• Fencing adds an important layer of protection around pools, in addition to an adult's watchful eye. "The safest way to prevent drowning is to have four-sided fencing around the pool that is at least 4 feet high," Mehan said. The house should not be considered one of the four sides because it does not block pool access, she said. Four-sided fencing should also have a self-closing, self-latching gate, she added.
  • Clean up the pool and the area surrounding it after each use, Mehan said. Remove any floating toys in the water, which can attract a child's attention and tempt a youngster to reach in and grab the object. They can unexpectedly fall in during the process. [Go Outside and Play: Tips to Get Kids Moving]
  • Whenever possible, put away the ladders that can give access to portable pools when not in use. This might help prevent kids from entering the pool unsupervised, Mehan said. Another option to keep kids out is to an install a pool cover, she added. Small kiddie pools can be emptied out after each use and put out of sight to help safeguard little ones.
  • Establish and enforce rules for using home pools, and follow the posted rules at public pools. Pool decks can be wet and slippery, so although many kids are excited when near a pool, they need to walk, not run. Obey "no diving" rules in designated areas, which are too shallow for diving. It's also a good idea to shower (and pee in the bathroom) before entering a public pool and jump into areas where other people are not already swimming.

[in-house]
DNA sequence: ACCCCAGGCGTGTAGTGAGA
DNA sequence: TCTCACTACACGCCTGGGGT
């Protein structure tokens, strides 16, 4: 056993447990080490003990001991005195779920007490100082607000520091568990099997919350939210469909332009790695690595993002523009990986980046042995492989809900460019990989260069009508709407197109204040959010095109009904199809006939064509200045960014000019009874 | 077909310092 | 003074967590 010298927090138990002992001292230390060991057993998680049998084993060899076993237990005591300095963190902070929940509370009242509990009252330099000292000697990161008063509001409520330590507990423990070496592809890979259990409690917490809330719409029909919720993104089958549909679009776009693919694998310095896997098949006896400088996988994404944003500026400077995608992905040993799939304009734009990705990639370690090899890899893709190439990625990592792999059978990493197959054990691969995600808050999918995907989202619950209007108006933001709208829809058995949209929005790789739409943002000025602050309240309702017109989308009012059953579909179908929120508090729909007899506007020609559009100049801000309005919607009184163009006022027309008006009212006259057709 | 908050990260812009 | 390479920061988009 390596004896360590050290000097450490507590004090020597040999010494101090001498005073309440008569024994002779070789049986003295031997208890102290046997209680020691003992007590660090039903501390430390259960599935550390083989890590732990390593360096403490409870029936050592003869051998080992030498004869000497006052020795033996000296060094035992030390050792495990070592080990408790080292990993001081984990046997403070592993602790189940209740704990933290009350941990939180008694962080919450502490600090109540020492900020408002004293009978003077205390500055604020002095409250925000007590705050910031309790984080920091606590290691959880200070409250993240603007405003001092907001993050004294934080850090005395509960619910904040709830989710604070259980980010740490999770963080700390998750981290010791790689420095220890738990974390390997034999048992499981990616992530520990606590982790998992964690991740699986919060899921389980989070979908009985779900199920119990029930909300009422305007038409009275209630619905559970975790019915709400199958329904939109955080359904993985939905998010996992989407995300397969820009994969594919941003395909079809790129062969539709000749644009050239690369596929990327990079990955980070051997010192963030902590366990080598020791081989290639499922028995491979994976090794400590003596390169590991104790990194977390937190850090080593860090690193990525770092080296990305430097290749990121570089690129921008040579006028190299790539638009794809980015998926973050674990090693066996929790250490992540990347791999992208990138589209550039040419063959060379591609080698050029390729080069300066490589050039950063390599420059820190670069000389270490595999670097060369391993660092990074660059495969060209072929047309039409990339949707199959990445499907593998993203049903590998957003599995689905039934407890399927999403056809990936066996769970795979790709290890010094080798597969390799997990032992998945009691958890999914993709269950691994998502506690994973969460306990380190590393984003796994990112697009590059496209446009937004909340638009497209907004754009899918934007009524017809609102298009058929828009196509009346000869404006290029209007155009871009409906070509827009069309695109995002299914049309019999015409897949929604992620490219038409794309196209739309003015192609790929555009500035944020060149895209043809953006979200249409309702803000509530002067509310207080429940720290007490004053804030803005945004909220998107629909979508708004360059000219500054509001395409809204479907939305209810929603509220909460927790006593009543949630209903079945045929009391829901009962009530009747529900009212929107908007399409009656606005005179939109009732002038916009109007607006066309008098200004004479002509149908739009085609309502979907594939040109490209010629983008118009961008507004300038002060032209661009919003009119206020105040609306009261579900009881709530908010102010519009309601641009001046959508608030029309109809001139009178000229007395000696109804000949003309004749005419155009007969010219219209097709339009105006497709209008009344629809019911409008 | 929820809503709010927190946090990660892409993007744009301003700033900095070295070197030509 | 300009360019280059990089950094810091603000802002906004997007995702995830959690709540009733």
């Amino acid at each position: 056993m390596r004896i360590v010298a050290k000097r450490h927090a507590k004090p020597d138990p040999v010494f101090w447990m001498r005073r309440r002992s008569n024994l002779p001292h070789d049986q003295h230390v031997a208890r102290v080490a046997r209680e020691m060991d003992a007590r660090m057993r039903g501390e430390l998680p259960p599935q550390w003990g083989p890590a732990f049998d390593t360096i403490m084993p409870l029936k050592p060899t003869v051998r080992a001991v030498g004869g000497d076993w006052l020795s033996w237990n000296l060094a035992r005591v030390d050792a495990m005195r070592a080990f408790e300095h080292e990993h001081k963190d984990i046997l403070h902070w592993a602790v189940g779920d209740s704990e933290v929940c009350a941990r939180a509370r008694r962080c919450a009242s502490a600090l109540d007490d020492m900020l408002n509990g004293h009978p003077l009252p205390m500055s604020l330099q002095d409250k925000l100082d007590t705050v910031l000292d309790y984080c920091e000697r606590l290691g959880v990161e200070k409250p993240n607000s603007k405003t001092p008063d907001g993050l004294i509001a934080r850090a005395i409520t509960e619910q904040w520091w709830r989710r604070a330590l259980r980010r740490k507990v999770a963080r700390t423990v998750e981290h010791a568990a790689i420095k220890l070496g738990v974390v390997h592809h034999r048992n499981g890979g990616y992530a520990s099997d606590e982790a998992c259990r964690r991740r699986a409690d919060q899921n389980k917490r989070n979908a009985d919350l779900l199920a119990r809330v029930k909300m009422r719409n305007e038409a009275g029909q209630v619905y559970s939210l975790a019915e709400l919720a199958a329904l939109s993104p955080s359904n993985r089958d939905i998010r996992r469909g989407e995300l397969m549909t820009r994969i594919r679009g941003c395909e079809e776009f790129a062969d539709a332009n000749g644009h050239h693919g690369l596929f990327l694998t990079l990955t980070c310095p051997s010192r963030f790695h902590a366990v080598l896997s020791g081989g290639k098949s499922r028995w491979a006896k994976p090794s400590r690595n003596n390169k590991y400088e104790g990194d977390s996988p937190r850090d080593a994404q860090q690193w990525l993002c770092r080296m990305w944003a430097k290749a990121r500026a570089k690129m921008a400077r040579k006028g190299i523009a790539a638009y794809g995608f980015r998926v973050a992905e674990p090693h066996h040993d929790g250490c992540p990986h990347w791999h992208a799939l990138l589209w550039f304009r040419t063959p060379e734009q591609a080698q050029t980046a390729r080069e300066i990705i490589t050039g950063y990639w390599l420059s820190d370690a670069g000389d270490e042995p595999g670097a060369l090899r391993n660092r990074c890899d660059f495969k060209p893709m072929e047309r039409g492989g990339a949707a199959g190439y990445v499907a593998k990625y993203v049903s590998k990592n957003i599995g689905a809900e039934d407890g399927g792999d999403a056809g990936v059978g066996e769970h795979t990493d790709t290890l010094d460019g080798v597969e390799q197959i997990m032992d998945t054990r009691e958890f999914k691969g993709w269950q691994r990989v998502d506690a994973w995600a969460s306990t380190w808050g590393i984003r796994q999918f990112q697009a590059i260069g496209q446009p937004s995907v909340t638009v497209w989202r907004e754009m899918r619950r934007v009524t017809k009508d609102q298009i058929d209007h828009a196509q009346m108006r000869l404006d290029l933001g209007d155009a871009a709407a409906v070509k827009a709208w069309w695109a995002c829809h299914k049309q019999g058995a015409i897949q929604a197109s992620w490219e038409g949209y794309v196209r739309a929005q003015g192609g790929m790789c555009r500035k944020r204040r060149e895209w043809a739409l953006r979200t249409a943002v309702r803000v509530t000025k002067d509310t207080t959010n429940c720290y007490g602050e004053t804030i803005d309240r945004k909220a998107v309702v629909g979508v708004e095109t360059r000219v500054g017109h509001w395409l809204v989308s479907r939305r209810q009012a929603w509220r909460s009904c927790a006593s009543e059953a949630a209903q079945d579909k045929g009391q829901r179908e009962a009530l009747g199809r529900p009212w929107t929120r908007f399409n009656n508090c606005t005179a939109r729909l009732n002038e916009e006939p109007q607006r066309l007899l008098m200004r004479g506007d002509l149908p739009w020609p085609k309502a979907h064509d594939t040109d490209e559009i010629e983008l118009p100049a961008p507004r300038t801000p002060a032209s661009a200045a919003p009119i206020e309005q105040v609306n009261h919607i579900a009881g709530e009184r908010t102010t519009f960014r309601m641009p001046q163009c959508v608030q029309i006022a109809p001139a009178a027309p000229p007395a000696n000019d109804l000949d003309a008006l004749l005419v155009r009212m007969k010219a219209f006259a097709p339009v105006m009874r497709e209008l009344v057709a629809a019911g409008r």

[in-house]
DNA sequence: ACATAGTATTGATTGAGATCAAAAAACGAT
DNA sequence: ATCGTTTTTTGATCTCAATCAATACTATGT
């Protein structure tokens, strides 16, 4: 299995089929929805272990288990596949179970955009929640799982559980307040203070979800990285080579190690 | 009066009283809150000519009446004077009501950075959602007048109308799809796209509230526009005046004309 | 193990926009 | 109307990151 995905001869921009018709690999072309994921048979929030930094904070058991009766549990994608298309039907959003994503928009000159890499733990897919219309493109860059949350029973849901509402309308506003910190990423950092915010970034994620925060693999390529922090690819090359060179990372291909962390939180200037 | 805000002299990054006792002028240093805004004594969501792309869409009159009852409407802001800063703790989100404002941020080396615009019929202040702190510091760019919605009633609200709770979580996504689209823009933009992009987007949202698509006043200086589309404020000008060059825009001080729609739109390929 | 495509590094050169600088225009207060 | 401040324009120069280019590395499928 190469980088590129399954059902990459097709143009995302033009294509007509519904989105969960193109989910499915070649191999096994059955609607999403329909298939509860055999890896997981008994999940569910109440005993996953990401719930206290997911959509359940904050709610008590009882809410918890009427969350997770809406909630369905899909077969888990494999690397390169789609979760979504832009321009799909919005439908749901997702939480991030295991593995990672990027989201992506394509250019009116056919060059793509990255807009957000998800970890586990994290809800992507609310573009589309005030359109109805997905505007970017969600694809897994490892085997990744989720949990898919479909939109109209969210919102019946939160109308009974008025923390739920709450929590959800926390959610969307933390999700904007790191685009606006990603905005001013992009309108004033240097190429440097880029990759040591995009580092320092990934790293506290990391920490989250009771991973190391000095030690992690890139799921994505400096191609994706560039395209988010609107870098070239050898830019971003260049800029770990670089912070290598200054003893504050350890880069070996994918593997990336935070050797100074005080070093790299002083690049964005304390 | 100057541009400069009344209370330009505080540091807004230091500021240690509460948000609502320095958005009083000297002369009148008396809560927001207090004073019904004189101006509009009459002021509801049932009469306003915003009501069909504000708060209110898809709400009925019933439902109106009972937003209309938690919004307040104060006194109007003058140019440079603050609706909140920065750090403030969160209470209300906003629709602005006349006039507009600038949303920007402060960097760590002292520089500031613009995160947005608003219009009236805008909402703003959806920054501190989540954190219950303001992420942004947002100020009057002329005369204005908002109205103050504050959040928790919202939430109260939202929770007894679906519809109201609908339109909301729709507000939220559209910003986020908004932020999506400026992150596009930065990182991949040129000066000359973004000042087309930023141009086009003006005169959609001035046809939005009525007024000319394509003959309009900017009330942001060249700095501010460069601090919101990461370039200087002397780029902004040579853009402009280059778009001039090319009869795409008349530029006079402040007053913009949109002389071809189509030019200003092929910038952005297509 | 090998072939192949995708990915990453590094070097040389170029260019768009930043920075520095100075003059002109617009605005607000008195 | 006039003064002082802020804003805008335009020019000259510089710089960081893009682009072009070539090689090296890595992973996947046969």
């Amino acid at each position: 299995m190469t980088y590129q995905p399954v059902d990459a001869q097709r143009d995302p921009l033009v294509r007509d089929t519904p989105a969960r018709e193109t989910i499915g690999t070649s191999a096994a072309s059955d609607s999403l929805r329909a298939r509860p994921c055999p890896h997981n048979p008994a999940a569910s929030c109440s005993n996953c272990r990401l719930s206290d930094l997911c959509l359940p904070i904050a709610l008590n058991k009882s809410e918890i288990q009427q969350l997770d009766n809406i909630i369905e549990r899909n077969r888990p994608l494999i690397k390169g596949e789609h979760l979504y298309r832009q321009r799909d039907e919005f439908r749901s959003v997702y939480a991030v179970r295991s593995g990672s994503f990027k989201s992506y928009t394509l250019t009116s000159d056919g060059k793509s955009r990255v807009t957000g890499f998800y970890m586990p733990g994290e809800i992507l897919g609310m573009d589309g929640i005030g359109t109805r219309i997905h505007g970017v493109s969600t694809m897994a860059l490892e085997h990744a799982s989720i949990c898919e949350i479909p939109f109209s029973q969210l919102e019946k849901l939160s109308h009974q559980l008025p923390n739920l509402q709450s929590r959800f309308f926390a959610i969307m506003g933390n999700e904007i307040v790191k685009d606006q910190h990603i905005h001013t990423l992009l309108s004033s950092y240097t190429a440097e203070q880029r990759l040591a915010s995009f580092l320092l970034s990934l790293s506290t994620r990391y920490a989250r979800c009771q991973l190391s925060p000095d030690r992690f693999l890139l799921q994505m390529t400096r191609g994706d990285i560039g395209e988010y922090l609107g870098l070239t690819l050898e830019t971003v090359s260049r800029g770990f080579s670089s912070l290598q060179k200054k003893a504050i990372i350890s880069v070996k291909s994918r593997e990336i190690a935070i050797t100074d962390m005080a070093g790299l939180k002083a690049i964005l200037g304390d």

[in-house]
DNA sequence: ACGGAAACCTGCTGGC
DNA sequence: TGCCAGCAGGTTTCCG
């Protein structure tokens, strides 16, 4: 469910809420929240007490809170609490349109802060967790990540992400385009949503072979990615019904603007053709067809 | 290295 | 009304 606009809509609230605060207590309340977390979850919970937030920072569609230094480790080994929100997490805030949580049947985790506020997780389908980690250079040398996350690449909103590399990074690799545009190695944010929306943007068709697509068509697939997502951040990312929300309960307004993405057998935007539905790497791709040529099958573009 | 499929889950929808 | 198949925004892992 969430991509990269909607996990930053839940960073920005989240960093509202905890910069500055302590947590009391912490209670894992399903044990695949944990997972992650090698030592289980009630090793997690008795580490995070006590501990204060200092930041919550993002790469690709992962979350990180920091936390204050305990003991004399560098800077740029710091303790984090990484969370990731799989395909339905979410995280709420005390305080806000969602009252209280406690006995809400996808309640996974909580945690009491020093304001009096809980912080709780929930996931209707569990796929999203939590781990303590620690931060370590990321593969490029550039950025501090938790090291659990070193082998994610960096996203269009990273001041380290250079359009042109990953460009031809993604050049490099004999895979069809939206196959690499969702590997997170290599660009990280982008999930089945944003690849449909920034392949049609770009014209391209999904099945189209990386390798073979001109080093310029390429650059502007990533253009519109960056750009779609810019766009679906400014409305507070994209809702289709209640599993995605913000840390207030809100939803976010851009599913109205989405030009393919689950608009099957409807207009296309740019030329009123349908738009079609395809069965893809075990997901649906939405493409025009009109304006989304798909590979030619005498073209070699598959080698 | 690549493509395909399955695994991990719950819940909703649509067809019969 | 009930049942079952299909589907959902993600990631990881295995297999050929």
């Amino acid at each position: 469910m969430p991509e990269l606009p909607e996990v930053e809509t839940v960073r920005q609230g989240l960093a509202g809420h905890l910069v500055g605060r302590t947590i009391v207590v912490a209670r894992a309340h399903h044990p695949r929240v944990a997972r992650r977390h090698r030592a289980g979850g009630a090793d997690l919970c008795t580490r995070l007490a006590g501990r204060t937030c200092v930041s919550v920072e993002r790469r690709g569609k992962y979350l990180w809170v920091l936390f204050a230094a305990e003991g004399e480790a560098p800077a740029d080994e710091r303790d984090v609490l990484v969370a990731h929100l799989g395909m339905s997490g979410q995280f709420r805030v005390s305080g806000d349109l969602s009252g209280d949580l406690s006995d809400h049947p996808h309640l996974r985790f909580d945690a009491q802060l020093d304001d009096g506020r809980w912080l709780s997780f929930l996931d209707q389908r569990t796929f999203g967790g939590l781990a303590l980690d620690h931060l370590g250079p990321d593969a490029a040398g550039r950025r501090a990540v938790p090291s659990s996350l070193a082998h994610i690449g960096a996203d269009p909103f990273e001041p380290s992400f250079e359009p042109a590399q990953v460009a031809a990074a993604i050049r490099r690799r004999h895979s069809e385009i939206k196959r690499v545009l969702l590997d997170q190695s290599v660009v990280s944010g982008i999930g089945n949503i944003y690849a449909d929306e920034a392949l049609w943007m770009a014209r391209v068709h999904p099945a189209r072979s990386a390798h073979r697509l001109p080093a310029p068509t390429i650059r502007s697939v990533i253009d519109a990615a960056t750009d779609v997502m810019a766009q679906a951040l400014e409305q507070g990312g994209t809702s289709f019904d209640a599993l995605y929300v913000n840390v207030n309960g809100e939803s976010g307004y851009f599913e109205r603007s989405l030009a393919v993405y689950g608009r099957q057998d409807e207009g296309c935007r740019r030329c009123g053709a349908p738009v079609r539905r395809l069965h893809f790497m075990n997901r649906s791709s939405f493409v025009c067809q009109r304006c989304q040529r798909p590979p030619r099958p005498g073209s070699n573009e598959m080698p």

• If a child is going to a pool at a friend's house, parents need to ask ahead of time if an adult will be available to supervise kids when they go swimming, Mehan said. [5 Tips for Safe Summer Swimming]
  • Children who wear water wings or use inner tubes and noodles can provide parents with a false sense of security, Mehan said. Air-filled flotation devices might get small holes in them and lose air, so she recommends avoiding their use and relying instead on a U.S. Coast-Guard approved life jacket.
  • Even in public pools with lifeguards on duty, parents need to be in the water with young children and stay within arms' reach of infants, toddlers and weak swimmers, Mehan said.
  • Sign children up for swimming lessons, Mehan said. There is some disagreement about the appropriate age for kids to start taking lessons, but she said kids older than 4 are definitely ready. Children ages 1 to 4 can also benefit from becoming more comfortable in the water. But even with swimming lessons, kids in this age group still need to have adults close by when they are in the pool, Mehan said. Older kids who have some swimming skills may still get into trouble, tire easily or panic in deeper water, which are all good reasons for parents to always keep a watchful eye on the pool.
  • Swimming is a wonderful way for kids to be physically active, so get out to a pool and have fun — just make sure that children are doing it safely, Mehan said.